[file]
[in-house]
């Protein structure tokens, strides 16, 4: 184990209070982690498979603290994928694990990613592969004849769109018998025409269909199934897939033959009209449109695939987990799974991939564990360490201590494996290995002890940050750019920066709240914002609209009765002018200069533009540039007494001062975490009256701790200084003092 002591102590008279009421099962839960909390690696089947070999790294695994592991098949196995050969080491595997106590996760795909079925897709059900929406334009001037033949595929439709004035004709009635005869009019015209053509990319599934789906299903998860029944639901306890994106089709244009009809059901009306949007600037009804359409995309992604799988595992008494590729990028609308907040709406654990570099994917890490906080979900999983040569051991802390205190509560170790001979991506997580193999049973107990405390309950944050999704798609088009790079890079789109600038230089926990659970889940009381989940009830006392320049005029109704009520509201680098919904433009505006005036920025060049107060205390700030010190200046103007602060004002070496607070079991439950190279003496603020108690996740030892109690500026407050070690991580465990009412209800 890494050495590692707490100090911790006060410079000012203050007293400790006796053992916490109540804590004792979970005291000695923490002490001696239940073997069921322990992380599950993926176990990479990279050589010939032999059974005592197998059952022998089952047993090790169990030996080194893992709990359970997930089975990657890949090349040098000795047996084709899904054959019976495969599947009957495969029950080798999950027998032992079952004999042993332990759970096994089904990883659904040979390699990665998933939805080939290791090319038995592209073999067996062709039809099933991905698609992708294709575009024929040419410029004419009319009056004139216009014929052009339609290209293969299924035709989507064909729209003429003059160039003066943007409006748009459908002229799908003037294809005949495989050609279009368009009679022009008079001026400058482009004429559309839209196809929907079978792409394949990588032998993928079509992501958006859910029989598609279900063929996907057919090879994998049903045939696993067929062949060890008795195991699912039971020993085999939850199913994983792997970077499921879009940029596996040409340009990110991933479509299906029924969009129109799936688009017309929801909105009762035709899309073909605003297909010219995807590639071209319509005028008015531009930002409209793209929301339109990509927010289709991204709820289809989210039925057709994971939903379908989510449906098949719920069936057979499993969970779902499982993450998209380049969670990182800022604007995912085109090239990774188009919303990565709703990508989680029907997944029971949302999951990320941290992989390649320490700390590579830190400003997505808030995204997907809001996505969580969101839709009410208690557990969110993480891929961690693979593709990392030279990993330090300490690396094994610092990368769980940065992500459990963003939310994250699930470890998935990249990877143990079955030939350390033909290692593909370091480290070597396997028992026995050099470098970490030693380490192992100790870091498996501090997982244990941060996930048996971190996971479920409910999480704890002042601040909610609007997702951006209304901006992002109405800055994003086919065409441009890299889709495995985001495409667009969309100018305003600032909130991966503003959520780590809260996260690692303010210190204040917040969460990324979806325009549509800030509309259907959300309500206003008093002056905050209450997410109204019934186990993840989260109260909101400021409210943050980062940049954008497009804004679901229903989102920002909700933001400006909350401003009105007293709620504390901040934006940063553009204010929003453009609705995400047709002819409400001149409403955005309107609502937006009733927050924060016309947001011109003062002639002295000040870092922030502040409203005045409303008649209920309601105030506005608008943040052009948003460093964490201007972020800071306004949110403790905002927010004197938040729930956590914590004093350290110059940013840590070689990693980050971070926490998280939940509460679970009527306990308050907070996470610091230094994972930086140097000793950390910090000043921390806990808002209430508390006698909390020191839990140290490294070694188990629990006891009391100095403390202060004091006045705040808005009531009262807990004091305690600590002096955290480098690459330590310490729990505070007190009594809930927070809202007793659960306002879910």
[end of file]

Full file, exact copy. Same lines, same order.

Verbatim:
[in-house]
């Protein structure tokens, strides 16, 4: 184990209070982690498979603290994928694990990613592969004849769109018998025409269909199934897939033959009209449109695939987990799974991939564990360490201590494996290995002890940050750019920066709240914002609209009765002018200069533009540039007494001062975490009256701790200084003092 002591102590008279009421099962839960909390690696089947070999790294695994592991098949196995050969080491595997106590996760795909079925897709059900929406334009001037033949595929439709004035004709009635005869009019015209053509990319599934789906299903998860029944639901306890994106089709244009009809059901009306949007600037009804359409995309992604799988595992008494590729990028609308907040709406654990570099994917890490906080979900999983040569051991802390205190509560170790001979991506997580193999049973107990405390309950944050999704798609088009790079890079789109600038230089926990659970889940009381989940009830006392320049005029109704009520509201680098919904433009505006005036920025060049107060205390700030010190200046103007602060004002070496607070079991439950190279003496603020108690996740030892109690500026407050070690991580465990009412209800 890494050495590692707490100090911790006060410079000012203050007293400790006796053992916490109540804590004792979970005291000695923490002490001696239940073997069921322990992380599950993926176990990479990279050589010939032999059974005592197998059952022998089952047993090790169990030996080194893992709990359970997930089975990657890949090349040098000795047996084709899904054959019976495969599947009957495969029950080798999950027998032992079952004999042993332990759970096994089904990883659904040979390699990665998933939805080939290791090319038995592209073999067996062709039809099933991905698609992708294709575009024929040419410029004419009319009056004139216009014929052009339609290209293969299924035709989507064909729209003429003059160039003066943007409006748009459908002229799908003037294809005949495989050609279009368009009679022009008079001026400058482009004429559309839209196809929907079978792409394949990588032998993928079509992501958006859910029989598609279900063929996907057919090879994998049903045939696993067929062949060890008795195991699912039971020993085999939850199913994983792997970077499921879009940029596996040409340009990110991933479509299906029924969009129109799936688009017309929801909105009762035709899309073909605003297909010219995807590639071209319509005028008015531009930002409209793209929301339109990509927010289709991204709820289809989210039925057709994971939903379908989510449906098949719920069936057979499993969970779902499982993450998209380049969670990182800022604007995912085109090239990774188009919303990565709703990508989680029907997944029971949302999951990320941290992989390649320490700390590579830190400003997505808030995204997907809001996505969580969101839709009410208690557990969110993480891929961690693979593709990392030279990993330090300490690396094994610092990368769980940065992500459990963003939310994250699930470890998935990249990877143990079955030939350390033909290692593909370091480290070597396997028992026995050099470098970490030693380490192992100790870091498996501090997982244990941060996930048996971190996971479920409910999480704890002042601040909610609007997702951006209304901006992002109405800055994003086919065409441009890299889709495995985001495409667009969309100018305003600032909130991966503003959520780590809260996260690692303010210190204040917040969460990324979806325009549509800030509309259907959300309500206003008093002056905050209450997410109204019934186990993840989260109260909101400021409210943050980062940049954008497009804004679901229903989102920002909700933001400006909350401003009105007293709620504390901040934006940063553009204010929003453009609705995400047709002819409400001149409403955005309107609502937006009733927050924060016309947001011109003062002639002295000040870092922030502040409203005045409303008649209920309601105030506005608008943040052009948003460093964490201007972020800071306004949110403790905002927010004197938040729930956590914590004093350290110059940013840590070689990693980050971070926490998280939940509460679970009527306990308050907070996470610091230094994972930086140097000793950390910090000043921390806990808002209430508390006698909390020191839990140290490294070694188990629990006891009391100095403390202060004091006045705040808005009531009262807990004091305690600590002096955290480098690459330590310490729990505070007190009594809930927070809202007793659960306002879910």